1000 in which one of the factors is ODD.

Ignoring the divisor 1 (we aren't interested in the "sequence" 
consisting of the single number "1000"), there are three divisors of 
1000 which are odd.  We have

  (1)    5 x 200 = 1000
  (2)   25 x  40 = 1000
  (3)  125 x   8 = 1000

These factorizations tell us that we can write 1000 as

  (1)  5 consecutive integers with middle number 200
  (2)  25 consecutive integers with middle number 40
  (3)  125 consecutive integers with middle number 8

The first solution has middle number 200, with (5-1)/2=2 numbers each 
side of 200: 198, 199, 200, 201, 202.

The second solution has middle number 40, with (25-1)/2=12 numbers 
each side of 40: 28, ..., 40, ... 52

The third solution has middle number 8, with (125-1)/2=62 numbers 
each side of 8:  -54, ..., 8, ..., 70

Now let's look for the ways we can write 1000 as the sum of an EVEN 
number of consecutive integers.  To find these solutions, we need to 
be able to write 1000 as the product of an even integer "a" and some 
number of the form "b and 1/2" where b is an integer.  Any number of 
the form "b and 1/2" is half of an odd integer.  Because the only odd 
divisors of 1000 are 5, 25, and 125,  we have the following for the 
possibilities for making 1000 as the sum of an EVEN number of 
consecutive integers:

  (1) 400 x  2.5  (400 consecutive integers with middle numbers 2,3)
  (2)  80 x 12.5  (80 consecutive integers with middle numbers 12,13)
  (3)  16 x 62.5  (16 consecutive integers with middle numbers 62,63)

The first solution here has middle numbers 2 and 3 with (400-2)/2=199 
numbers each side of those two:  -197, ..., 2, 3, ..., 202

The second solution here has middle numbers 12 and 13 with (80-
2)/2=39 numbers each side of those two:  -27, ..., 12, 13, ..., 52

The third solution here has middle numbers 62 and 63 with (16-2)/2=7 
numbers each side of those two:  55, ..., 62, 63, ..., 70

Notice that some of these solutions include negative integers.  You 
didn't specify whether that was allowed.

For any solution you have containing only positive integers, you will 
always have a corresponding solution involving negative integers, 
because, for example, if you have found 3+4+5=12 as one solution for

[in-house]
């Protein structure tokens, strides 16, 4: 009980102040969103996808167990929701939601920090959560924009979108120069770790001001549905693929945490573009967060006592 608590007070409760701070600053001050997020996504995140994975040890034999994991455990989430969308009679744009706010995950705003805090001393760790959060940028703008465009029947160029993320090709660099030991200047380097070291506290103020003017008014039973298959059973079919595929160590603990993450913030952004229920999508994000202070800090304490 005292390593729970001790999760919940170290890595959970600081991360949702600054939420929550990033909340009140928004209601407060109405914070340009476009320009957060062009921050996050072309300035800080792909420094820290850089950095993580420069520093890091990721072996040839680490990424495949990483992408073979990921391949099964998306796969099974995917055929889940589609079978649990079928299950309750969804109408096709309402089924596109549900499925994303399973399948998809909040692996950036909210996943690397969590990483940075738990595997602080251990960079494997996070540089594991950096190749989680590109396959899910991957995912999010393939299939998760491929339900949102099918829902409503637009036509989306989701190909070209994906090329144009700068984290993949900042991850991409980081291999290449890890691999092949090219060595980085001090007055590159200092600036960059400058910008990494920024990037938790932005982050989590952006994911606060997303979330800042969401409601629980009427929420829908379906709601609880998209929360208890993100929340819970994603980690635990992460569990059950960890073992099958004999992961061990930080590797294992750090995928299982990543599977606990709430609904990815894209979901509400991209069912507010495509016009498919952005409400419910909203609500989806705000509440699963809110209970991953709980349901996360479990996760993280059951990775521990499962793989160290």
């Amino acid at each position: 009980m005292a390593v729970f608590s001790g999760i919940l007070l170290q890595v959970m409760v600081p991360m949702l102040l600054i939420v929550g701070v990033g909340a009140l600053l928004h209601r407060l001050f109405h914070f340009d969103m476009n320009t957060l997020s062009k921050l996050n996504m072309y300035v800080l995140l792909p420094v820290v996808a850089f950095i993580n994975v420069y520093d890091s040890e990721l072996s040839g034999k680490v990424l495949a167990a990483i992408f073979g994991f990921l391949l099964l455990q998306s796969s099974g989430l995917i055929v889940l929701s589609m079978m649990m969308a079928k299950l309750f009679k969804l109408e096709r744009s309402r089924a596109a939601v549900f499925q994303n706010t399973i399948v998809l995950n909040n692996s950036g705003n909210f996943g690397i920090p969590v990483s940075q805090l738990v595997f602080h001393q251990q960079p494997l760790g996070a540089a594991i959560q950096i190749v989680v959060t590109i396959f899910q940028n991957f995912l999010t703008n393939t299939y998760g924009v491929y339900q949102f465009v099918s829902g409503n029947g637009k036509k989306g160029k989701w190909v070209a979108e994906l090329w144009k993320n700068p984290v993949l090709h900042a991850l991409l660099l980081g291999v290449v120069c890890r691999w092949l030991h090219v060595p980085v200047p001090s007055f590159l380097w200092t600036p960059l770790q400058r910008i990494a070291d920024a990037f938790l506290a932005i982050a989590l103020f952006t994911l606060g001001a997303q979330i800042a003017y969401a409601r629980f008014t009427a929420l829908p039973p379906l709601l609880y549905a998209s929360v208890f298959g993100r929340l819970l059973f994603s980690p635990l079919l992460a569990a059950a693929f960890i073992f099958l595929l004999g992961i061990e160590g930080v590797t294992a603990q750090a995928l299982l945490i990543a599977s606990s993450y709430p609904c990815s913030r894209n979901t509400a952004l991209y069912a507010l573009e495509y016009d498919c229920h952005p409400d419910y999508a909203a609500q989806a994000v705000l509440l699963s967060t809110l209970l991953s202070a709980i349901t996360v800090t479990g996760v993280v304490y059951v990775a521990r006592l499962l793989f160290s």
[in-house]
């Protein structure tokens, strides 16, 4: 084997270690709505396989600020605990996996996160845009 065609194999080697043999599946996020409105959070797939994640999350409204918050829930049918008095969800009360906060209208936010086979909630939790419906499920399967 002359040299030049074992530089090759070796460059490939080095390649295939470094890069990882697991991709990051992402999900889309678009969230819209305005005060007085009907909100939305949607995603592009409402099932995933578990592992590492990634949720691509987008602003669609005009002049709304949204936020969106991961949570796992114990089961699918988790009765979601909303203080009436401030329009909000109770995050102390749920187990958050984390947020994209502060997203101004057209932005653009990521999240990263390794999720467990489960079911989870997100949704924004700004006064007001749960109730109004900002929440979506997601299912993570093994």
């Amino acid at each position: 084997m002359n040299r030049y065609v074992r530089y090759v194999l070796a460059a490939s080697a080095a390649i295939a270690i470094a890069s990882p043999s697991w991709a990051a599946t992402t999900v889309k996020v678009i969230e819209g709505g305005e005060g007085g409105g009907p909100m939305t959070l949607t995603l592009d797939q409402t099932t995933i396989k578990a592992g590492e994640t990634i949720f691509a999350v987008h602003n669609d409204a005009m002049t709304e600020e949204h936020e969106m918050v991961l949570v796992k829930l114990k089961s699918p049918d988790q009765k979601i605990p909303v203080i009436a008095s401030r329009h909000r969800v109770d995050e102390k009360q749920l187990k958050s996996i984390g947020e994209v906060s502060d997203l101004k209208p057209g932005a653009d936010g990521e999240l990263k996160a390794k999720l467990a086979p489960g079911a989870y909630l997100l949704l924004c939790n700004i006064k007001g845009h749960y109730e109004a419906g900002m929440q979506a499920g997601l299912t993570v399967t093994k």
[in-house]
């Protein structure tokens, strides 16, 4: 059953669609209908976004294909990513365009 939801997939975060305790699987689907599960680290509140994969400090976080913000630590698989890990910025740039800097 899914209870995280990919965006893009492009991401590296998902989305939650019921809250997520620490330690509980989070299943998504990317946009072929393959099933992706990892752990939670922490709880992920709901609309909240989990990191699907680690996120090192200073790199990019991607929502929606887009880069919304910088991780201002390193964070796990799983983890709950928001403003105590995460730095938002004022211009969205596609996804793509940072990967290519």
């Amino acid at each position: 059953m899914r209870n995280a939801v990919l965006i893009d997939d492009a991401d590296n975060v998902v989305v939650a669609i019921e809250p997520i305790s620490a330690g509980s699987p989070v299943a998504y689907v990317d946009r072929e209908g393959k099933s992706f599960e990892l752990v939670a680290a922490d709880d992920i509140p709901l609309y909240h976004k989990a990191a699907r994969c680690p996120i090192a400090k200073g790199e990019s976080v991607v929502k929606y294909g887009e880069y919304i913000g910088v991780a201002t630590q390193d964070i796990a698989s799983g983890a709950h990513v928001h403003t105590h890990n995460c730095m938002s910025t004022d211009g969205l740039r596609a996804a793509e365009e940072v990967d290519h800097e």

a sum of consecutive integers equalling 12, then the sequence

  (-2)+(-1)+0+1+2+3+4+5

will also equal 12, because the (-2) and the 2 add to zero, as do the 
(-1) and the 1, and so the part of the sequence 

   (-2)+(-1)+0+1+2

has the value 0.

So we have three pairs of solutions to your problem (each pair 
consisting of a sequence of positive integers and the corresponding 
sequence which involves negative integers also), as follows:

  (1a)  198, 199, 200, 201, 202; or
  (1b)  -197, -196, ..., 196, 197, 198, 199, 200, 201, 202

  (2a)  55, 56, ..., 69, 70; or
  (2b)  -54, -53, ..., 53, 54, 55, 56, ..., 69, 70

  (3a)  28, 29, ..., 51, 52; or
  (3b)  -27, -26, ..., 26, 27, 28, 29, ..., 51, 52

I hope you were able to follow all of this.  Please write back if you 
have any further questions on any of this.

- Doctor Greenie, The Math Forum
  http://mathforum.org/dr.math/ 
Associated Topics:
College Number Theory
High School Number Theory

Search the Dr. Math Library:


Find items containing (put spaces between keywords):
 
Click only once for faster results:

[ Choose "whole words" when searching for a word like age.]

all keywords, in any order at least one, that exact phrase
parts of words whole words

Submit your own question to Dr. Math

[Privacy Policy] [Terms of Use]

_____________________________________
Math Forum Home || Math Library || Quick Reference || Math Forum Search
_____________________________________

Ask Dr. MathTM
© 1994-2013 The Math Forum
http://mathforum.org/dr.math/